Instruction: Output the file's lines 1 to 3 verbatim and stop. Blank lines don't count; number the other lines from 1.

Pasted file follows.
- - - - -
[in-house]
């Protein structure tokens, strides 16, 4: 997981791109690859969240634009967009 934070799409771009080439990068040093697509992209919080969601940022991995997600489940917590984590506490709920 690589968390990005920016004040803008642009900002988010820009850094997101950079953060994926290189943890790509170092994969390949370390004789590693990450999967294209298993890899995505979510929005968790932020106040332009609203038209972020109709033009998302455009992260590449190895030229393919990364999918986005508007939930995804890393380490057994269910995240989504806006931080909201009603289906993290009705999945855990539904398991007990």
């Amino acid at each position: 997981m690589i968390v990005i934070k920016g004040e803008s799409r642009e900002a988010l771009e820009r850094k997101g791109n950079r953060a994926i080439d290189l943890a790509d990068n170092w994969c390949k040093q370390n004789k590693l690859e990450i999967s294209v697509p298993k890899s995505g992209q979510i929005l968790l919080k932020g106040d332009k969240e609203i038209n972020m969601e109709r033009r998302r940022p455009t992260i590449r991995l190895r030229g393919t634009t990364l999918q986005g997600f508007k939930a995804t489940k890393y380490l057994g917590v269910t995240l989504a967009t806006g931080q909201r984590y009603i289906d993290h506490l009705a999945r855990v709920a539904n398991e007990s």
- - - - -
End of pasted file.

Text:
[in-house]
């Protein structure tokens, strides 16, 4: 997981791109690859969240634009967009 934070799409771009080439990068040093697509992209919080969601940022991995997600489940917590984590506490709920 690589968390990005920016004040803008642009900002988010820009850094997101950079953060994926290189943890790509170092994969390949370390004789590693990450999967294209298993890899995505979510929005968790932020106040332009609203038209972020109709033009998302455009992260590449190895030229393919990364999918986005508007939930995804890393380490057994269910995240989504806006931080909201009603289906993290009705999945855990539904398991007990």
């Amino acid at each position: 997981m690589i968390v990005i934070k920016g004040e803008s799409r642009e900002a988010l771009e820009r850094k997101g791109n950079r953060a994926i080439d290189l943890a790509d990068n170092w994969c390949k040093q370390n004789k590693l690859e990450i999967s294209v697509p298993k890899s995505g992209q979510i929005l968790l919080k932020g106040d332009k969240e609203i038209n972020m969601e109709r033009r998302r940022p455009t992260i590449r991995l190895r030229g393919t634009t990364l999918q986005g997600f508007k939930a995804t489940k890393y380490l057994g917590v269910t995240l989504a967009t806006g931080q909201r984590y009603i289906d993290h506490l009705a999945r855990v709920a539904n398991e007990s």